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Ducks in a row? Habitat duck race is Saturday

 

Tim Cox, left, and Columbus-Lowndes Habitat for Humanity Executive Director Kathy Arinder help “tag” thousands of rubber ducks Thursday at the Habitat facility. Volunteers are prepping for the June 14 Great Tombigbee Duck Race at the Riverwalk. Their feathered friend is 11-year-old Sam Hannon, son of Scott and Mandy Hannon of Columbus. Cox is a former CLHFH board president.

Tim Cox, left, and Columbus-Lowndes Habitat for Humanity Executive Director Kathy Arinder help “tag” thousands of rubber ducks Thursday at the Habitat facility. Volunteers are prepping for the June 14 Great Tombigbee Duck Race at the Riverwalk. Their feathered friend is 11-year-old Sam Hannon, son of Scott and Mandy Hannon of Columbus. Cox is a former CLHFH board president. Photo by: Luisa Porter/Dispatch Staff

 

Jan Swoope

 

In just a few days, an enormous flock of ducks will hit the water at the Columbus Riverwalk. But these benign birds are of the rubber duck variety, and in town for a worthy cause.  

 

In celebration of its 25th anniversary, the Columbus-Lowndes Habitat for Humanity presents The Great Tombigbee Duck Race Saturday, June 14. Up to 5,000 "adopted" yellow ducks will take the plunge off the Old Highway 82 Bridge (island bridge) at 4:30 p.m., and the race will be on. Each duck will swim with a unique number on its underside, which will match that duck's adoption papers. Ducks may be adopted for $5 each or $25 for a six-duck Quack Pack (one free duck). Or, get a Super Pack of 25 ducks (five free ducks) for a $100 donation.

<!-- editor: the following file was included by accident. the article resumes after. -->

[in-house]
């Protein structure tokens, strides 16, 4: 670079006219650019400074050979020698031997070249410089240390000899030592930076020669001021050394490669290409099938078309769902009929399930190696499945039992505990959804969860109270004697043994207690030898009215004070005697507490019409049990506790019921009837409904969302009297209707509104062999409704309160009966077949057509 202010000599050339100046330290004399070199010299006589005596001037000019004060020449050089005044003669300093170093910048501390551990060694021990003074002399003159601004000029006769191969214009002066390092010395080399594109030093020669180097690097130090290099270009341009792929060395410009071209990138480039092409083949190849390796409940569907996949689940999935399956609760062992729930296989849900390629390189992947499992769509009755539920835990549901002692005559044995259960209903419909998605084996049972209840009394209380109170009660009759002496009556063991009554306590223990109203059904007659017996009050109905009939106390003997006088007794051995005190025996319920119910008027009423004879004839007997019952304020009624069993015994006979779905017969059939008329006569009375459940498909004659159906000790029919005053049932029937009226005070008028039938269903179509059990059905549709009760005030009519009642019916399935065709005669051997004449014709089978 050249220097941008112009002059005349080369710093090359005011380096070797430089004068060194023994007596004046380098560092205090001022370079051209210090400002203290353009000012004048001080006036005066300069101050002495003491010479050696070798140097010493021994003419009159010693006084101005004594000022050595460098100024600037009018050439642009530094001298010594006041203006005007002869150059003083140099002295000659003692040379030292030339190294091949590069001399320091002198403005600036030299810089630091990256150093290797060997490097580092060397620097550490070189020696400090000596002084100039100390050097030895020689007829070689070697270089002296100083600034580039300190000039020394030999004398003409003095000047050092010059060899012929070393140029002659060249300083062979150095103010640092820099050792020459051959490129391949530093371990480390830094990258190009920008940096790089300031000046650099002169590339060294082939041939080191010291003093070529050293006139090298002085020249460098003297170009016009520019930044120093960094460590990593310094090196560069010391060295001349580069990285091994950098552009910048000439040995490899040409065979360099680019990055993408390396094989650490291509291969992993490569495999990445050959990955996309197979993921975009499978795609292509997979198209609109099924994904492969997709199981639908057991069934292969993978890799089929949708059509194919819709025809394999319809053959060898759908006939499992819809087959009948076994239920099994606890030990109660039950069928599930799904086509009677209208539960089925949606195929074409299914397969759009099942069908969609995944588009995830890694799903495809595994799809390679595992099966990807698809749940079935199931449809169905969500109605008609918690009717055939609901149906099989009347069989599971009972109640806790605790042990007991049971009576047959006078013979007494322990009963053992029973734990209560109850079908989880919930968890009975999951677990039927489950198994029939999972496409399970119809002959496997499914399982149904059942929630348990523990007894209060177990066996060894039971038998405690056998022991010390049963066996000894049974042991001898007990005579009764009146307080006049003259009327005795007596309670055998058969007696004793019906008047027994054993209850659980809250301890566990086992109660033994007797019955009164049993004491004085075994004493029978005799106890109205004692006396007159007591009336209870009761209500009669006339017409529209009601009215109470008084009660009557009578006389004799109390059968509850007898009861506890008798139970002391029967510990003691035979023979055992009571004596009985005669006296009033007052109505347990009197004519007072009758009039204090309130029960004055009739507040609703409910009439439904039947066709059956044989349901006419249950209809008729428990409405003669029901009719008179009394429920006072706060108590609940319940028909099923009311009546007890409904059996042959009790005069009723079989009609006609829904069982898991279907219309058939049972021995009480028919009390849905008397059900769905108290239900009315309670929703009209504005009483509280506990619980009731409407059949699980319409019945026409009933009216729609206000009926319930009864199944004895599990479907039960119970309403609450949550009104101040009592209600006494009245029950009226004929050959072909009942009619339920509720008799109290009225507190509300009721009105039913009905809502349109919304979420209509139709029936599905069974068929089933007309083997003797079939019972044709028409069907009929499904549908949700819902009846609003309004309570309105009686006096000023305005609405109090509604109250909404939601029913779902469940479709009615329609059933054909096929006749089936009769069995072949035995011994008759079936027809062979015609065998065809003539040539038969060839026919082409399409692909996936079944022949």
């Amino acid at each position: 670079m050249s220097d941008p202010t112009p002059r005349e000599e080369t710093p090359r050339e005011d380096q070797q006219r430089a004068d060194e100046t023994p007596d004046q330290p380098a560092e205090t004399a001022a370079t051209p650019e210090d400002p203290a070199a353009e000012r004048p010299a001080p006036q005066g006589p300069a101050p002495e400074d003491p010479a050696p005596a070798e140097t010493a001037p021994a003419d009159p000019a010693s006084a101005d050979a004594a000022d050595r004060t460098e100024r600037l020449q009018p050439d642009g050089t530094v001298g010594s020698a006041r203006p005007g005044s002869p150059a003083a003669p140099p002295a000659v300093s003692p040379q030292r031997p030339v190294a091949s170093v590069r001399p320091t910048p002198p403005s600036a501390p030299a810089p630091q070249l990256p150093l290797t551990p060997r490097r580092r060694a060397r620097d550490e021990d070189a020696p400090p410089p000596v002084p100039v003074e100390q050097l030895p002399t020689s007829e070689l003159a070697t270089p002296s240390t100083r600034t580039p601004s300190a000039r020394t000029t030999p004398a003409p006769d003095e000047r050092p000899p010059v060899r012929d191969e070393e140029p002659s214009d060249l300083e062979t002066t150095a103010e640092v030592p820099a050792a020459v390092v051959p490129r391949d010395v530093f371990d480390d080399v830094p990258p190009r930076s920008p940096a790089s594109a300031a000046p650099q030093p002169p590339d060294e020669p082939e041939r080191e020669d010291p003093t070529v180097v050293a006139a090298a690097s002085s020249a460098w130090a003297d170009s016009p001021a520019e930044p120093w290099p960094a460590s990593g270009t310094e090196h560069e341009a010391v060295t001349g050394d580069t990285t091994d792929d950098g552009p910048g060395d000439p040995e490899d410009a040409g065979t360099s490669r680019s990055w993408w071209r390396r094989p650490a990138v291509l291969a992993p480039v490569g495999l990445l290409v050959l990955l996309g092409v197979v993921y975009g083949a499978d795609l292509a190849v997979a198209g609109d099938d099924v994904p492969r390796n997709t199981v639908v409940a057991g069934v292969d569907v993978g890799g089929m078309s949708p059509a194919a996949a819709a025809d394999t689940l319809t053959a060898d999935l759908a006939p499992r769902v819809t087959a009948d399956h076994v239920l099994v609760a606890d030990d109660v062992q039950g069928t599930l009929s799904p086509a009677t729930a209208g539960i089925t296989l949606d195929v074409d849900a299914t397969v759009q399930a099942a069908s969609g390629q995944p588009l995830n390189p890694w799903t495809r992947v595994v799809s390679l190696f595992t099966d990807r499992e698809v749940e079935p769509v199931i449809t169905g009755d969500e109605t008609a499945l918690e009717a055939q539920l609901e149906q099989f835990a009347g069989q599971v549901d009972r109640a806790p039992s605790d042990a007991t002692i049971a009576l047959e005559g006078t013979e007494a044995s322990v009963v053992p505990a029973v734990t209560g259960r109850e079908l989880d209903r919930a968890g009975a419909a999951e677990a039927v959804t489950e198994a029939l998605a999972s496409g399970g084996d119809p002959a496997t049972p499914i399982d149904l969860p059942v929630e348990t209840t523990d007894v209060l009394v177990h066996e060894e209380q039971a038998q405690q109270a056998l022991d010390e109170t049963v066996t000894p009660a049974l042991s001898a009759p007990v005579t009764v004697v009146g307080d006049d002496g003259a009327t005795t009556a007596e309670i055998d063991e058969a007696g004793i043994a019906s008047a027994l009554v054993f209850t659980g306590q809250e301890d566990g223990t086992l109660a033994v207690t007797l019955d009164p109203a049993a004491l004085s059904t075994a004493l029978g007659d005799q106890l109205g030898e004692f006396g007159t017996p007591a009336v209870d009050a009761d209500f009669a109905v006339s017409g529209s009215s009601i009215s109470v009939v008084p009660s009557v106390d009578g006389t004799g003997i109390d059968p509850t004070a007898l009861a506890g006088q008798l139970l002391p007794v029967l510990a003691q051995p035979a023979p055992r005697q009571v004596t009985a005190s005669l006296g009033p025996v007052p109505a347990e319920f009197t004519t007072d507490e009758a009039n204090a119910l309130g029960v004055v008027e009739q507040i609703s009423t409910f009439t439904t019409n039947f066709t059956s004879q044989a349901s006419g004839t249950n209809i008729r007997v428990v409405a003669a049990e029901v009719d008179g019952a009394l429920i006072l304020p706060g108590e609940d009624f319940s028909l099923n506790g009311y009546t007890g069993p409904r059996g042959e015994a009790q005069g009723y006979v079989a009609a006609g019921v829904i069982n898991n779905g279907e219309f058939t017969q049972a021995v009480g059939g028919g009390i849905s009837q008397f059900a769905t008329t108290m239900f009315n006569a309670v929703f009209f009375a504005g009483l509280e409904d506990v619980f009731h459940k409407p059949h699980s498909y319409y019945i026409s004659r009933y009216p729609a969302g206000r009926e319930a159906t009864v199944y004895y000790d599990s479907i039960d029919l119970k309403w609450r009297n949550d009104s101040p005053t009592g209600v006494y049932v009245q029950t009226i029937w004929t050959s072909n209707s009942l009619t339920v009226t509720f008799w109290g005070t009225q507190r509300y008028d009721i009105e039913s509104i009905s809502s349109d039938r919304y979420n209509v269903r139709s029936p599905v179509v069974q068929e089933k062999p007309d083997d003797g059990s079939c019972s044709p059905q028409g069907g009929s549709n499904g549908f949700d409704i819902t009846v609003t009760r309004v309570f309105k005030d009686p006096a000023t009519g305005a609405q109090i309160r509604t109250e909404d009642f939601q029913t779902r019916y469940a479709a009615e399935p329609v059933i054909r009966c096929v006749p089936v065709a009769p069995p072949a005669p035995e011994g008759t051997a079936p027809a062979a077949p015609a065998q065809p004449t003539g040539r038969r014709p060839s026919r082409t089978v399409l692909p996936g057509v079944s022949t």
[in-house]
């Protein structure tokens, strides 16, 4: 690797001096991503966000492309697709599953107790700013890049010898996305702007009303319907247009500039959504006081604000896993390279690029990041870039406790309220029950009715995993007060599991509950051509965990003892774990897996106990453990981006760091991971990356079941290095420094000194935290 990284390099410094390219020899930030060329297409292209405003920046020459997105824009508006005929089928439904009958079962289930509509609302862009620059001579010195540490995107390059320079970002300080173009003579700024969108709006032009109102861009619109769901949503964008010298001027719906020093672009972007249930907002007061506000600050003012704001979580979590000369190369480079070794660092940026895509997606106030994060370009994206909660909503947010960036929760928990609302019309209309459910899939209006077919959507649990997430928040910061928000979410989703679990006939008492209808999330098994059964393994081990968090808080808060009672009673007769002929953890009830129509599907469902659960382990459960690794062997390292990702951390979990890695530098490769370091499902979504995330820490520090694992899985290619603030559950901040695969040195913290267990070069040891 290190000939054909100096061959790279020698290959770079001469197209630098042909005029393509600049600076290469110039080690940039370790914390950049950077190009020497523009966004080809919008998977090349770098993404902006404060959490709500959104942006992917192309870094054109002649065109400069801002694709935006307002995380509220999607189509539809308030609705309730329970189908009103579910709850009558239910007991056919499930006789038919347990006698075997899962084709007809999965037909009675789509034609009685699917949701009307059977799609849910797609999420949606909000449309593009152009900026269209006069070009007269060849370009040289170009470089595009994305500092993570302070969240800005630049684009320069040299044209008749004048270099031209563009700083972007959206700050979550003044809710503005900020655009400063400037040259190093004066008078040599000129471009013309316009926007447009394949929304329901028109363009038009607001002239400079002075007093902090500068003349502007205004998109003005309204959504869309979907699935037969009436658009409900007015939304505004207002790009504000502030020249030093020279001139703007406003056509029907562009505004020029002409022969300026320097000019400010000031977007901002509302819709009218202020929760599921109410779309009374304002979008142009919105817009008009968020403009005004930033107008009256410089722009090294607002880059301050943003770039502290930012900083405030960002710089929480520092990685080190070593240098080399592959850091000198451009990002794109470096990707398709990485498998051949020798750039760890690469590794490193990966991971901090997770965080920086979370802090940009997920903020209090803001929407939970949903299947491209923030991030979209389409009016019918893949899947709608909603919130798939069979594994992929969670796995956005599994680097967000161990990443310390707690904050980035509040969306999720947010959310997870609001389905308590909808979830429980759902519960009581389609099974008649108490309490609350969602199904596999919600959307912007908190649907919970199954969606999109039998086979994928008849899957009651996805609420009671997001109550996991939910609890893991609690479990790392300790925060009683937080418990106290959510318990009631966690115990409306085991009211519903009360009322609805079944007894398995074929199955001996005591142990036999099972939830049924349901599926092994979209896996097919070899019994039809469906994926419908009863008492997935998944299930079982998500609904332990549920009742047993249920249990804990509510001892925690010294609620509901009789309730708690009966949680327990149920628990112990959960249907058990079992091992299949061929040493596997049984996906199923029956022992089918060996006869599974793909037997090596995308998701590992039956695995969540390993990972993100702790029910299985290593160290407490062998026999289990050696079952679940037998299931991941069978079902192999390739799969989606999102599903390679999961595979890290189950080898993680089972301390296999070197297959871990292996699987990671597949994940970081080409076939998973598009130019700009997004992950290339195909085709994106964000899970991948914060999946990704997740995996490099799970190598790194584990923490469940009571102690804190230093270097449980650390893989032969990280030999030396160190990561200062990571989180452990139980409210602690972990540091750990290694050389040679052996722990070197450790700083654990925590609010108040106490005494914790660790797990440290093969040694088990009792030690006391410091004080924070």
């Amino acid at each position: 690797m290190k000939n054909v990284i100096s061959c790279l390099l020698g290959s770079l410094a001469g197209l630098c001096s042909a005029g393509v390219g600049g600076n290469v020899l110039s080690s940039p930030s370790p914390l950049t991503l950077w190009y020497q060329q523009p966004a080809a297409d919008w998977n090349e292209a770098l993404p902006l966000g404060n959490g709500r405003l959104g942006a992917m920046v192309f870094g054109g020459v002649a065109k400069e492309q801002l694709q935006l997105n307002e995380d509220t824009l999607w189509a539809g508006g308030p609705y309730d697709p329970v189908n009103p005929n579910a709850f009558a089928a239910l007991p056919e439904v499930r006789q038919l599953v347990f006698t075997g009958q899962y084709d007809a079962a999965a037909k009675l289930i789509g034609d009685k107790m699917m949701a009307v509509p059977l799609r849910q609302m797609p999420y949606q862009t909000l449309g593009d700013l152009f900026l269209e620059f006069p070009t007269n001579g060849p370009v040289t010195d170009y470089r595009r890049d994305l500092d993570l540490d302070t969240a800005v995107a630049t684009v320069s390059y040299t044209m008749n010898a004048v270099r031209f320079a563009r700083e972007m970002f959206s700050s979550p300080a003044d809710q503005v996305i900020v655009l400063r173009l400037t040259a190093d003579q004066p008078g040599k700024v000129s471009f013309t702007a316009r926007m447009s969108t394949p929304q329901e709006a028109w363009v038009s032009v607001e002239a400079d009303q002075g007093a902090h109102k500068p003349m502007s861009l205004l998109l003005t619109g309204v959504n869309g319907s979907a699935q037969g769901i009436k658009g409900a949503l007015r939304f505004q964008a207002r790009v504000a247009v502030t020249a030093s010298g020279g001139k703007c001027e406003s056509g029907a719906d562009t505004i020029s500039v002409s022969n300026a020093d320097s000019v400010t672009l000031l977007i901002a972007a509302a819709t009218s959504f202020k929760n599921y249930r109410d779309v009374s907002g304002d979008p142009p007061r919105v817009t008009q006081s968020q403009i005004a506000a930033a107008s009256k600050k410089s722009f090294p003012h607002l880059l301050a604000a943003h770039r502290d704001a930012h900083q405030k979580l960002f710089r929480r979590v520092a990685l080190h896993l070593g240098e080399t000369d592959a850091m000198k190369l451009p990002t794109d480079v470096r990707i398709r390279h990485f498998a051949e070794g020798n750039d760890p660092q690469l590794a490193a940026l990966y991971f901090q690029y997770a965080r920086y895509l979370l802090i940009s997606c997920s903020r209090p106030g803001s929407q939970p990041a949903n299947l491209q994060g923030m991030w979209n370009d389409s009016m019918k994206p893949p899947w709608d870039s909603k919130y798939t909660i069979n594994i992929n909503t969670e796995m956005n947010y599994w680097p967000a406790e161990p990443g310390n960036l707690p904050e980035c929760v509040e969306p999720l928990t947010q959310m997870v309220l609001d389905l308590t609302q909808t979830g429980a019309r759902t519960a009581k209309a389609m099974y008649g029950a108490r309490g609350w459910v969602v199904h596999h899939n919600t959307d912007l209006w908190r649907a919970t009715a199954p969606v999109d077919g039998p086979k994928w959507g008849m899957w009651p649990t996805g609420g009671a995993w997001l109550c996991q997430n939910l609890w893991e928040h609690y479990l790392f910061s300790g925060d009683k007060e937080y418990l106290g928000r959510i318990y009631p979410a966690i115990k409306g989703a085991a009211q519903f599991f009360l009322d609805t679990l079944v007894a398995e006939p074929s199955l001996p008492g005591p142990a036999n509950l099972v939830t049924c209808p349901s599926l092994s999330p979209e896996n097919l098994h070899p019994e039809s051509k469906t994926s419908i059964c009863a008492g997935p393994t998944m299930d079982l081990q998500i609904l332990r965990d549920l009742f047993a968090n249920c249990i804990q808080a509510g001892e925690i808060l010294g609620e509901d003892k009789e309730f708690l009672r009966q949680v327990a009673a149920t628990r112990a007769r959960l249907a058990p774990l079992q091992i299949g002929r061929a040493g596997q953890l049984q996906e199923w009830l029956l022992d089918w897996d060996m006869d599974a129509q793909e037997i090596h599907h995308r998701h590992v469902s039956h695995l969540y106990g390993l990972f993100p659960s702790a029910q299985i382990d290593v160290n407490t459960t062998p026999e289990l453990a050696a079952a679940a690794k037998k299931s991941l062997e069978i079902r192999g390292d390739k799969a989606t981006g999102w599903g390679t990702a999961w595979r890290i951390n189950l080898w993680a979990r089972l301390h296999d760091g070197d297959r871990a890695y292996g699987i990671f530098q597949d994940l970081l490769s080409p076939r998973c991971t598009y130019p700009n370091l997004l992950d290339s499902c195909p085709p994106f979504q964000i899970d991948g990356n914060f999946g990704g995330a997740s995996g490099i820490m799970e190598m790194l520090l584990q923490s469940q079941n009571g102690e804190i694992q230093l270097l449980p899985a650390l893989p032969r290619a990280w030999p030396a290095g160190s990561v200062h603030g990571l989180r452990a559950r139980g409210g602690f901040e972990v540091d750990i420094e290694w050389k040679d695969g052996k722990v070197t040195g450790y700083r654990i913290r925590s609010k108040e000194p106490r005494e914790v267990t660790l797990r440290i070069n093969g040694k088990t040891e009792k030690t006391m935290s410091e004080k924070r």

The first duck to reach the finish earns its donor a prize of $3,000. Second place wins $1,500; a lame duck prize of $500 will also be awarded.  

 

The race is a major fundraiser for the nonprofit agency that works year-round to eliminate sub-standard housing in Lowndes County one family at a time.  

 

"Five dollars may not seem like much, but when you put them all together, we can almost build a house," said Kathy Arinder, executive director of CLHFH. 

 

 

 

Singing on the River  

 

Afternoon festivities begin at 4 p.m. Saturday, prior to the race.  

 

"We have so many talents to be found in our local churches, and we want to share these talents with the community with Singing on the River," said Arinder. 

 

A live music lineup includes The Gospel Night Crawlers, The Point praise band, Shiloh Full Gospel MB Church Choir, First United Methodist Church praise band and Armando Adams. Food and drink vendors will be on site. The public is encouraged to bring lawn chairs or blankets, but is asked to leave personal coolers at home.  

 

"This will be a wonderful opportunity to come out for a good time, and to come see what Habitat for Humanity is all about," urged Arinder. 

 

Based on past events, the director estimates ducks will take about 45 minutes to reach the finish line, an oil boom stretched across the water. The process of determining all winners and gathering ducks to the bank then takes place. As of press time, Arinder expects winners to be announced at or near the conclusion of musical entertainment, probably near 7:30 to 8 p.m. Winners do not have to be present to win.  

 

 

 

Get your ducks 

 

A maximum of 5,000 ducks will be available for adoption. 

 

"We hope to have all our ducks sold by Friday," Arinder said. "Sales always really pick up the last week, and we want to make sure everybody gets one; they just need to get it done as quickly as possible." Ducks will only be available for adoption at the Riverwalk Saturday if unsold quantities remain.  

 

Get ducks online at tombigbeeduckrace.com. Mail-in forms, available at many businesses, must be received no later than Friday at 5 p.m. For additional information, contact "Duck Central" at 662-386-3825. 

 

Learn more about CLHFH at columbushabitat.org, or call the agency's office, 662-329-2501.

 

Jan Swoope is the Lifestyles Editor for The Commercial Dispatch.

 

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